York University – April 29-20 2022

Clément Canonne is a CNRS researcher in the « Analysis of Musical Practices » team since 2015. His research has been mainly focused on collective free improvisation, bringing perspectives from ethnography and experimental psychology to understand the musicians’ cognitive and interactional processes, and, more generally, shed new light on joint action and social cognition. Current and future research topics include desynchronization, musical humor, music instruments, and empirical aesthetics.

David Dolan, an international concert pianist, researcher and teacher has devoted a part of his career to the revival of the art of classical improvisation and its applications in performance. In his world-wide solo and chamber music performances, he returns to the tradition of incorporating extemporisations within repertoire in embellished repeats, eingangs & cadenzas, as well as improvised preludes, interludes and fantasies.Yehudi Menuhin’s response to this CD, “When Interpretation and Improvisation Get Together”, was: “David Dolan is giving new life to classical music.” David is a professor of classical improvisation and its application on solo and chamber music performance at the Guildhall School of Music and Drama in London, where he is the head of the Centre for Creative Performance and Classical Improvisation. He also teaches at the Yehudi Menuhin School, and has been conducting masterclasses and workshops in major music centres and festivals worldwide.

Dr. Örjan de Manzano is a Senior Research Fellow at the Max Planck Institute for Empirical Aesthetics in Frankfurt am Main, and co-founder/board member of the Center for Culture, Cognition, and Health at the Karolinska Institutet in Stockholm. His research bridges different fields of psychology and cognitive neuroscience and combines behavioral experiments, psychometrics, psychophysiology, neuroimaging, and epidemiological methods to learn more about the psychobiological mechanisms underpinning human creativity, personality, and expertise, primarily using music as a model domain.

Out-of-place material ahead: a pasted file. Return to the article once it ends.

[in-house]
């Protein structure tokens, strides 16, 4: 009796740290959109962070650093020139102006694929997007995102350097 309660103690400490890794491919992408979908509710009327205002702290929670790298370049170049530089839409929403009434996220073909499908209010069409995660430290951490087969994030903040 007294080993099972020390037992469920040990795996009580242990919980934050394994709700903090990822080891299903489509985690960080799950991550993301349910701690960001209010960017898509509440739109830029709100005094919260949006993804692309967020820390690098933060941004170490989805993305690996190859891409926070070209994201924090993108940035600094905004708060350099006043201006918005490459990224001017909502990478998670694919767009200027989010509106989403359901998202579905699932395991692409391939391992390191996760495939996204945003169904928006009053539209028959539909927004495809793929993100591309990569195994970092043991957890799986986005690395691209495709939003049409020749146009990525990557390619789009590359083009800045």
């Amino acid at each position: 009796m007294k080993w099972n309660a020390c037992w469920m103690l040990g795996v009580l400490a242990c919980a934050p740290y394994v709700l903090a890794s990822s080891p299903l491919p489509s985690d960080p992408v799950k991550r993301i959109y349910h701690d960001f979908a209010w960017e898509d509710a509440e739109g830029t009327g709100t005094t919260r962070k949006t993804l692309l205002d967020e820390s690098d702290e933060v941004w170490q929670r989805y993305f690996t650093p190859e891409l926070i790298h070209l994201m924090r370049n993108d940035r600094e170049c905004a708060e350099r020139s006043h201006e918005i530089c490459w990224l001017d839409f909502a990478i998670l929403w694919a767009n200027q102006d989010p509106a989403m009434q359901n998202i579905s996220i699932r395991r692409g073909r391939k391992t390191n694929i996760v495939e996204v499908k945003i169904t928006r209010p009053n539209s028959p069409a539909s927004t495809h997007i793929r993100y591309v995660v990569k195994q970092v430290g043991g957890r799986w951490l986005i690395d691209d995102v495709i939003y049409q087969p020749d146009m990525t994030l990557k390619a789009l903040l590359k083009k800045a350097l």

Dr. Nikki Moran studies musical performance as human practice through both theoretical and original empirical research. Her work to date includes projects involving expert classical North Indian duos, jazz and free improvisers, and western classical ensembles and conductors. She is particularly interested in the ethical and inclusive possibilities of 4E (embedded, extended, embodied, enactive) cognition when this approach is brought to bear on the study of musical performance.

Sageev Oore is a faculty member in Computer Science at Dalhousie University (Halifax), a Research Faculty Member at the Vector Institute for Artificial Intelligence (Toronto), and a Canada CIFAR AI Chair. He is interested in basic research in machine learning and deep learning, with particular focus on applications of deep learning in audio and music, and computational creativity. He recently spent a year and a half as a Visiting Scientist in Google Brain (California), where he worked on the Magenta team developing generative music systems such as PerformanceRNN. He is also an award-winning musician; as a pianist he has performed as soloist with orchestras both as a classical soloist and as an improviser.

Franziska Schroeder is a saxophonist, theorist, and a Professor for Music and Cultures at the School of Arts, English and Languages at Queen’s University Belfast. Her research interests include the intersection of critical theory and digital performance, the role of the body in the age of technological change, as well as free improvisation practices.

Matthew Barley has created a unique international career full of improvisation, new music, cutting-edge computer technology, collaboration with jazz and Indian musicians, education, and arranging – but always with cello playing at the heart. He has played with some of the finest orchestras (Frankfurt Radio Symphony, BBC Philharmonic/Scottish, Czech Philharmonic), in some of the greatest concert halls, given premieres by major
composers (MacMillan, Dusapin, Larcher) and appeared on tv and radio worldwide. He counts himself blessed to be able to dream up unusual projects and (usually) make them happen, and also pursue his own personal dreams of spending time with family and in nature. He lives in London with his wife, violinist Viktoria Mullova.